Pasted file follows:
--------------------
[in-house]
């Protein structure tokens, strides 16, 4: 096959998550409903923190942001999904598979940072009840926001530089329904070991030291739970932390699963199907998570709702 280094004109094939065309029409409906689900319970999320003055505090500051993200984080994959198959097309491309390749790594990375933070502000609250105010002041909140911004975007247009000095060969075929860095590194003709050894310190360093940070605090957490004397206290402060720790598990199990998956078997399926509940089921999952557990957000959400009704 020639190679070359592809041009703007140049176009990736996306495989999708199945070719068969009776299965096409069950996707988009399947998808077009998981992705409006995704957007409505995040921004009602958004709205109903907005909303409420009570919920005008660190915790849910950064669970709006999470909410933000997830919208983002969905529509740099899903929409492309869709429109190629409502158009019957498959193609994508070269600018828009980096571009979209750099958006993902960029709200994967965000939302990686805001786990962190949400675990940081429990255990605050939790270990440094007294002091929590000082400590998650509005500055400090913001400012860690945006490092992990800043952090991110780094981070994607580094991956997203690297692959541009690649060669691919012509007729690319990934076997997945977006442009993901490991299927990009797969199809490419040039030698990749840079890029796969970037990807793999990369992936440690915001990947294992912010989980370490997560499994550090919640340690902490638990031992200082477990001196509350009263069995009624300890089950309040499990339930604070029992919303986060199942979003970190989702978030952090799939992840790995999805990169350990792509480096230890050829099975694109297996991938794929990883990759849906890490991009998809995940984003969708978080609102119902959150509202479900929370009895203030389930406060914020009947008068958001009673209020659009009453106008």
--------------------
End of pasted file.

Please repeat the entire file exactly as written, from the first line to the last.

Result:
[in-house]
């Protein structure tokens, strides 16, 4: 096959998550409903923190942001999904598979940072009840926001530089329904070991030291739970932390699963199907998570709702 280094004109094939065309029409409906689900319970999320003055505090500051993200984080994959198959097309491309390749790594990375933070502000609250105010002041909140911004975007247009000095060969075929860095590194003709050894310190360093940070605090957490004397206290402060720790598990199990998956078997399926509940089921999952557990957000959400009704 020639190679070359592809041009703007140049176009990736996306495989999708199945070719068969009776299965096409069950996707988009399947998808077009998981992705409006995704957007409505995040921004009602958004709205109903907005909303409420009570919920005008660190915790849910950064669970709006999470909410933000997830919208983002969905529509740099899903929409492309869709429109190629409502158009019957498959193609994508070269600018828009980096571009979209750099958006993902960029709200994967965000939302990686805001786990962190949400675990940081429990255990605050939790270990440094007294002091929590000082400590998650509005500055400090913001400012860690945006490092992990800043952090991110780094981070994607580094991956997203690297692959541009690649060669691919012509007729690319990934076997997945977006442009993901490991299927990009797969199809490419040039030698990749840079890029796969970037990807793999990369992936440690915001990947294992912010989980370490997560499994550090919640340690902490638990031992200082477990001196509350009263069995009624300890089950309040499990339930604070029992919303986060199942979003970190989702978030952090799939992840790995999805990169350990792509480096230890050829099975694109297996991938794929990883990759849906890490991009998809995940984003969708978080609102119902959150509202479900929370009895203030389930406060914020009947008068958001009673209020659009009453106008």